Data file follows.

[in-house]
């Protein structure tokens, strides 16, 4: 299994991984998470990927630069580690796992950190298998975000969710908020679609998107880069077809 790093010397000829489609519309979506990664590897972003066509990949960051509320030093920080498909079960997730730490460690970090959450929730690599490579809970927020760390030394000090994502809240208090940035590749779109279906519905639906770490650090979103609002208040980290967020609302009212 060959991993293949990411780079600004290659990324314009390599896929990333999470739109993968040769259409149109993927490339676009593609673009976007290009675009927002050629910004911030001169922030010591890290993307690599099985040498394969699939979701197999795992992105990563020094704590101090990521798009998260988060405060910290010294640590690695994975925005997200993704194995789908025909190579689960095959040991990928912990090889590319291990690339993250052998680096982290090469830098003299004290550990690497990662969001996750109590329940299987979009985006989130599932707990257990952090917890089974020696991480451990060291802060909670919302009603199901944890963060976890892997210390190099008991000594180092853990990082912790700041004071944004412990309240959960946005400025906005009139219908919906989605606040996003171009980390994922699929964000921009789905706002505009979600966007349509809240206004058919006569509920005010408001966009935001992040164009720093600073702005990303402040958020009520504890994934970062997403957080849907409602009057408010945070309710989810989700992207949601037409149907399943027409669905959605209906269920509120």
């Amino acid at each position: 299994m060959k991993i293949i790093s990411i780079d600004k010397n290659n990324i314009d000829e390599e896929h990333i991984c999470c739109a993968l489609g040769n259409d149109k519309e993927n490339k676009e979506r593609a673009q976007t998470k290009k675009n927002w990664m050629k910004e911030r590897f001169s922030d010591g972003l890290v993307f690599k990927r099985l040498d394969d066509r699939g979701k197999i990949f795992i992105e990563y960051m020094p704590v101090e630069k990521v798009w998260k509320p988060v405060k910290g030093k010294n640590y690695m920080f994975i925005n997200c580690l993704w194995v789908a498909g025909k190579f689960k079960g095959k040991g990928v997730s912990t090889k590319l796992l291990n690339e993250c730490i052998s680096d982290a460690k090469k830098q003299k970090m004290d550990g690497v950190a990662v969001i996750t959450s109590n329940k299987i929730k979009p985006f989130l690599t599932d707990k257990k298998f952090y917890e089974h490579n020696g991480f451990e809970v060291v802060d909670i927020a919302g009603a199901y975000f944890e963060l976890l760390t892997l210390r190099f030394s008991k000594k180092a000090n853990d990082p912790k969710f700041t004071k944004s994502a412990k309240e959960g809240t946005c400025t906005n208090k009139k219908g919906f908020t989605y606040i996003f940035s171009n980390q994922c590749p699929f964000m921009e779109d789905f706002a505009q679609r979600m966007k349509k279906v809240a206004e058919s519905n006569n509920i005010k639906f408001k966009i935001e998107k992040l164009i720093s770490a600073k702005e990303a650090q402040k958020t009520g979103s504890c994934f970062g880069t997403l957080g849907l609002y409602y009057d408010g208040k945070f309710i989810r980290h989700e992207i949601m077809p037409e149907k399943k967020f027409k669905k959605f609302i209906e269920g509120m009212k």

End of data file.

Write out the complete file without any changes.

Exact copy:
[in-house]
């Protein structure tokens, strides 16, 4: 299994991984998470990927630069580690796992950190298998975000969710908020679609998107880069077809 790093010397000829489609519309979506990664590897972003066509990949960051509320030093920080498909079960997730730490460690970090959450929730690599490579809970927020760390030394000090994502809240208090940035590749779109279906519905639906770490650090979103609002208040980290967020609302009212 060959991993293949990411780079600004290659990324314009390599896929990333999470739109993968040769259409149109993927490339676009593609673009976007290009675009927002050629910004911030001169922030010591890290993307690599099985040498394969699939979701197999795992992105990563020094704590101090990521798009998260988060405060910290010294640590690695994975925005997200993704194995789908025909190579689960095959040991990928912990090889590319291990690339993250052998680096982290090469830098003299004290550990690497990662969001996750109590329940299987979009985006989130599932707990257990952090917890089974020696991480451990060291802060909670919302009603199901944890963060976890892997210390190099008991000594180092853990990082912790700041004071944004412990309240959960946005400025906005009139219908919906989605606040996003171009980390994922699929964000921009789905706002505009979600966007349509809240206004058919006569509920005010408001966009935001992040164009720093600073702005990303402040958020009520504890994934970062997403957080849907409602009057408010945070309710989810989700992207949601037409149907399943027409669905959605209906269920509120």
């Amino acid at each position: 299994m060959k991993i293949i790093s990411i780079d600004k010397n290659n990324i314009d000829e390599e896929h990333i991984c999470c739109a993968l489609g040769n259409d149109k519309e993927n490339k676009e979506r593609a673009q976007t998470k290009k675009n927002w990664m050629k910004e911030r590897f001169s922030d010591g972003l890290v993307f690599k990927r099985l040498d394969d066509r699939g979701k197999i990949f795992i992105e990563y960051m020094p704590v101090e630069k990521v798009w998260k509320p988060v405060k910290g030093k010294n640590y690695m920080f994975i925005n997200c580690l993704w194995v789908a498909g025909k190579f689960k079960g095959k040991g990928v997730s912990t090889k590319l796992l291990n690339e993250c730490i052998s680096d982290a460690k090469k830098q003299k970090m004290d550990g690497v950190a990662v969001i996750t959450s109590n329940k299987i929730k979009p985006f989130l690599t599932d707990k257990k298998f952090y917890e089974h490579n020696g991480f451990e809970v060291v802060d909670i927020a919302g009603a199901y975000f944890e963060l976890l760390t892997l210390r190099f030394s008991k000594k180092a000090n853990d990082p912790k969710f700041t004071k944004s994502a412990k309240e959960g809240t946005c400025t906005n208090k009139k219908g919906f908020t989605y606040i996003f940035s171009n980390q994922c590749p699929f964000m921009e779109d789905f706002a505009q679609r979600m966007k349509k279906v809240a206004e058919s519905n006569n509920i005010k639906f408001k966009i935001e998107k992040l164009i720093s770490a600073k702005e990303a650090q402040k958020t009520g979103s504890c994934f970062g880069t997403l957080g849907l609002y409602y009057d408010g208040k945070f309710i989810r980290h989700e992207i949601m077809p037409e149907k399943k967020f027409k669905k959605f609302i209906e269920g509120m009212k």